Internet firm Tencent Holdings Ltd.’s founder and chief executive on Monday is seeking better integration between mainland and Hong Kong, as he proposed to introduce an electronic ID system  that will simplify mobile payment processes.

Tecent CEO Ma Huateng stated that citizens in the Greater Bay Area, including Hong Kong, Macau, as well as the southern Guangdong province should be able to link several sets of travel permits with their mobile phones to pay and cross the border easily.

The plan came after the Chinese government stated on Friday that Beijing is progressing with a plan for more mainland economic integration with Hong Kong and Macau. A proposal to develop the Greater Bay Area is pending approval.

Residents in Hong Kong and Macau currently have to connect their IDs to a bank account across the border before they could pay via Tencent’s WeChat Pay.

Linking IDs would help Chinese authorities monitor payments for a huge number of citizens, given China’s wariness over capital flight and cross-border money flows.

If the plan moves forward, it would allow the Shenzhen-based conglomerate gather information for its own business, including its credit-scoring system Tencent Credit, which is based on social networks, spending, and bike rentals.

It would also aid in narrowing the One-country, Two-systems gap, which is quickly disappearing into history.

Ma has called on the integration of the Greater Bay Area, saying that it could resemble the San Francisco Bay Area tech hub in the US if travelling gets easier.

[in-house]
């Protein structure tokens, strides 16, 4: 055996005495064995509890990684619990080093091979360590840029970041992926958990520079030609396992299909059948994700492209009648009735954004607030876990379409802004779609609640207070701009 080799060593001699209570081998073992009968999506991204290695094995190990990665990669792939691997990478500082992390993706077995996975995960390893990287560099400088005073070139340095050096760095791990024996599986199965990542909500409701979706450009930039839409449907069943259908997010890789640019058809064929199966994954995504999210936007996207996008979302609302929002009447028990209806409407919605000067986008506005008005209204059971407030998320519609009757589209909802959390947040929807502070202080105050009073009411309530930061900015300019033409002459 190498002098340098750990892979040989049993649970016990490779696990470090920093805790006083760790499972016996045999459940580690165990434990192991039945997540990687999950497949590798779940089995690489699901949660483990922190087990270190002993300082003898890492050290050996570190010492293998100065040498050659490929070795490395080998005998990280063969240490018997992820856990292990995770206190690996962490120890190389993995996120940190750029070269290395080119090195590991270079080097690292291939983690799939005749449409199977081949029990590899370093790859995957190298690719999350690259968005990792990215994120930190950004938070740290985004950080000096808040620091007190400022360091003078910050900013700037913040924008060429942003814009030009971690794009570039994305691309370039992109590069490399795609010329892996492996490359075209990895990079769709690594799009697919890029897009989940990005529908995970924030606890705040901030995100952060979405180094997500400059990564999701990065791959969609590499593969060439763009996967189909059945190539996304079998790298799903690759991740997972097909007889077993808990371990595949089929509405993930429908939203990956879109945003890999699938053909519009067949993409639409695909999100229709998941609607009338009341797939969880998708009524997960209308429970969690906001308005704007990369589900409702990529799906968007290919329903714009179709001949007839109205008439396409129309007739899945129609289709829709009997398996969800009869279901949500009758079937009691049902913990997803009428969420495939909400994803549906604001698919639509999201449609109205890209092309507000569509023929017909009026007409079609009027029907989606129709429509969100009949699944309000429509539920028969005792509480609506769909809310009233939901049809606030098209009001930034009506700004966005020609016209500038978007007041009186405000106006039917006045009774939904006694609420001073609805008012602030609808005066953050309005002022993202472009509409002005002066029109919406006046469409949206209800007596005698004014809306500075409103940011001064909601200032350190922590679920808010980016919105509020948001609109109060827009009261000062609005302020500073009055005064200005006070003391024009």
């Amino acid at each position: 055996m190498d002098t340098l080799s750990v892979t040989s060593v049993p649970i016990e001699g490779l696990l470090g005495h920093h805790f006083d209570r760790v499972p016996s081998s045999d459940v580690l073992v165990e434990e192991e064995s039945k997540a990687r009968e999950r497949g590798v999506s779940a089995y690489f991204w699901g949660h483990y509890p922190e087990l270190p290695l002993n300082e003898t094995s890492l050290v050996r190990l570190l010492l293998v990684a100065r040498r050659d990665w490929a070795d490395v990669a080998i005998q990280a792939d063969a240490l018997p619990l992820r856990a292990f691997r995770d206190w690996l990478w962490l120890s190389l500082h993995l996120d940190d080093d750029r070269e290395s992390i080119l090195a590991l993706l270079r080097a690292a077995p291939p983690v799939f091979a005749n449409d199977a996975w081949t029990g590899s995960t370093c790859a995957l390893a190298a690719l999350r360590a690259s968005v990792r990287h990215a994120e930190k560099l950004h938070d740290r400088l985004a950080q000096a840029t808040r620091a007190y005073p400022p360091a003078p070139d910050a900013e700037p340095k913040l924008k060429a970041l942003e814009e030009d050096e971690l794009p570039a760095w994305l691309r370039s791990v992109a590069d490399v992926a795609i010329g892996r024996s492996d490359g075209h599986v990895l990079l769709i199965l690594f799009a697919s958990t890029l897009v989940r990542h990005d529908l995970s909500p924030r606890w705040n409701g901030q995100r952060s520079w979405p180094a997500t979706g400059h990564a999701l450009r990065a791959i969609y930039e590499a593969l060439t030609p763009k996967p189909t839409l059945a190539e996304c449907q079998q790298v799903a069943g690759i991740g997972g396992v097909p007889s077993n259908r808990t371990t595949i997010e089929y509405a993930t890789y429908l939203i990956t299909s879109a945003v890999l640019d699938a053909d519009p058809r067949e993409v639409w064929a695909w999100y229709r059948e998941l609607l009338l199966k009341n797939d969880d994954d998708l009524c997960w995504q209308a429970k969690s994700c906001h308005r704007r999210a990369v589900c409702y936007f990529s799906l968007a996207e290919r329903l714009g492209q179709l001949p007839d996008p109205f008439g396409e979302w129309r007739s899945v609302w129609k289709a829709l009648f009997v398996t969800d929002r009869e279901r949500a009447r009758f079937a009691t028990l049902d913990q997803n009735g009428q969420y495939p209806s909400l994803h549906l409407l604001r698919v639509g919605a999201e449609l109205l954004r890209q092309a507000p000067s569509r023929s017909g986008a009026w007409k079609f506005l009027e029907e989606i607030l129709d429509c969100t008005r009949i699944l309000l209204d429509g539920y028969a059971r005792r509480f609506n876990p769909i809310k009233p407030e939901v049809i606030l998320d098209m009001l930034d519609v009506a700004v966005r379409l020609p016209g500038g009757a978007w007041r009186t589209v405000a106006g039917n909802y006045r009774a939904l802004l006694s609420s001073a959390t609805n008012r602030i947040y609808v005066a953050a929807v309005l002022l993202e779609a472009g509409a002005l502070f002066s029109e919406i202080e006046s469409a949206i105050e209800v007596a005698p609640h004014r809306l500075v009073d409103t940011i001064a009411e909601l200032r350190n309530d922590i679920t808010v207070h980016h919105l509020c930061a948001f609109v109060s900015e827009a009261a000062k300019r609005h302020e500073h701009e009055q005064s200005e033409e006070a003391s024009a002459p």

The Tencent CEO had proposed in June that Hong Kong and the Chinese immigration and customs officials could share locations, but the plan was criticized, as it goes against the One-country, Two-systems rule.   

Ma said the plan was still very complicated and they have to make it work with customs systems, but from a technological perspective, they can do it.

Boosting WeChat


Another possible benefit of the proposal would be Tencent having more stickiness for WeChat, while China will get simpler means of keeping tabs on people in both political systems.   

Over the years, WeChat has evolved from just being a messaging app to becoming an all-in-one platform for social networking, mobile payments, car-hailing, food delivery, and more.

The company is currently working on a trial system that would allow the app to store an electronic version of the national ID card, which will eventually be approved for transactions without requiring the physical card.

WeChat, marketed as Weixin in China, has recorded 1 billion monthly active users in February, as the Lunar New Year brought in more users.

The numbers were up by about 2 percent from 980 million in the third quarter of 2017.

Ma said that more than 688 million WeChat users sent or received digital versions of the hongbao during the Lunar New Year, raising the app’s users to 800 million.

Tencent had a market capitalization of $525 billion on Monday noon, surpassing social media giant Facebook Inc.’s valuation of $514 billion on Friday.

Shares of Tencent were down by 2.9 percent to HK$425.90.

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